Brian Bigelow: All right, here is mine and it’s a little eerie.
We had just moved into a new apartment downtown. The next day I was sitting on the sofa when the door opened from the outside. I could see a hand that wasn't attached to anything else. Couldn't even hear footsteps since it was only a hand. The hair stood up on the back of my neck. Went to the door and looked both ways and there wasn't anyone in the front passageway.
We had a lot of those type of visitors in that apartment during the entire time we lived there. They would walk through the apartment and I got used to them. Guess it was a matter of time before I started writing horror stories.
Trace HappyforFootball: Scariest experiences are relative aren't they? I have had close calls, two stalkers and odd, inexplicable things but my scariest was when a former boyfriend stalked me. He did not accept the end of the relationship very well and took to following me, showing up places he knew I would be, threatening me and ultimately followed me home with a car full of friends - tailgating me, swerving around me, trying to run me off the road. I sped hoping a police officer would pull me over but it was dark and all of the businesses were closed in the area and of course, when you need a cop you can't seem to find one. I didn't have a cell phone at that point. So, I sped all the way to my parents' house, honked the horn as I pulled in the driveway and my Dad was out in the yard before the guy could get to my car and they opted to take off thankfully. It took a while to stop shaking after that.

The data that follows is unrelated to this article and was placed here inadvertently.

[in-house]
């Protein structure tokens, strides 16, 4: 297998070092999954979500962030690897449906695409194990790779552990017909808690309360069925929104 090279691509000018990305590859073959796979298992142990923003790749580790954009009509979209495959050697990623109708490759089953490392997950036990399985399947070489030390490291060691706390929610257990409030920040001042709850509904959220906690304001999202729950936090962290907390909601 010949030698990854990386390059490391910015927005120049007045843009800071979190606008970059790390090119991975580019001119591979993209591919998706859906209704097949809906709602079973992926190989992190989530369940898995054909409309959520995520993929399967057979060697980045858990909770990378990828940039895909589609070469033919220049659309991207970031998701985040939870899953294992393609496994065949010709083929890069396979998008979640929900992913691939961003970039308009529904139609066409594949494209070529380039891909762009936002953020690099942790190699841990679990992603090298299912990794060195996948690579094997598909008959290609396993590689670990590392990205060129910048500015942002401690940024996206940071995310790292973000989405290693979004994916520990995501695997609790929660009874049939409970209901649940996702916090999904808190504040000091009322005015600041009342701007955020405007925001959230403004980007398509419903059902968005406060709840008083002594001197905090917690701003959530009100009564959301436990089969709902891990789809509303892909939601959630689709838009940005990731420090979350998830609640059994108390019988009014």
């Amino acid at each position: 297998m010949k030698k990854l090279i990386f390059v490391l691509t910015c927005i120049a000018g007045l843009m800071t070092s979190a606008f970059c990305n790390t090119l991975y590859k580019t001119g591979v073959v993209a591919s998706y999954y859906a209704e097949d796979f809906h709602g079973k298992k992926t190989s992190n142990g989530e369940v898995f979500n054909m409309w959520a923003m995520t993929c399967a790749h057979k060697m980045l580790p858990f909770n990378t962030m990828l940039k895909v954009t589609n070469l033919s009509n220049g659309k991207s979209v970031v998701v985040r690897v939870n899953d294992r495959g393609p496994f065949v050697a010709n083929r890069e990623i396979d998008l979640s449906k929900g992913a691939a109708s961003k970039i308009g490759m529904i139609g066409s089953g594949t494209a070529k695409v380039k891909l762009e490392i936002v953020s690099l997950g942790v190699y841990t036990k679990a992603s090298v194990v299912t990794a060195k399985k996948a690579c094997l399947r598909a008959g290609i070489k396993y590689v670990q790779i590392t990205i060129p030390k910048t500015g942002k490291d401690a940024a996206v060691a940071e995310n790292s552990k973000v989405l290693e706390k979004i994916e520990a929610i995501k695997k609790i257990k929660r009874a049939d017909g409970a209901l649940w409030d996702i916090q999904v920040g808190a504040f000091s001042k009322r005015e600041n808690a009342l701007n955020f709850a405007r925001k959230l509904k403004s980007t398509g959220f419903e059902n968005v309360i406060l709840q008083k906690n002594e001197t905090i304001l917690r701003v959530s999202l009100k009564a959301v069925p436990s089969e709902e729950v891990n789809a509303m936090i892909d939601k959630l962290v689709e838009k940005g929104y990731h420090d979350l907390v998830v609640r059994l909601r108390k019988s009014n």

This is some great advice from Raebeth Buda and I wholeheartedly agree with it.
Being an author, I am asked so many different questions by those who have crossed my path. I’ve taken time before writing this post to seriously think about the advice I would write about. Through out the four years of writing Silenced, I have been given so much advice. So, here is the advice I found helpful within that time.
Write and write everyday. To better improve your craft, a writer should write everyday. It doesn’t have to be within a novel. It can be within a blog post, journal, etc. Those who are serious when it comes to writing always make time for it. It’s one of the most simple ways to get better. It’s a way to keep your writing flowing smoothly and will help you spot your weak areas when writing.
Start off by writing what you’re familiar with. It’s hard when you come across something you’re not familiar with and you need to write about it. This tends to stress new writers out which may tend to make them think they don’t have it in them. Everyone can write when they try and practice.
Read. I think one can’t write without reading. A writer can’t write without the ability to read their own work. This is helpful when it comes to proof reading to find mistakes within their books. It’s helpful to see what books are selling and which ones don’t. Therefore, giving the writer an idea of where their book may fall.
So in closing I feel these are the most important: WRITE AND READ!!!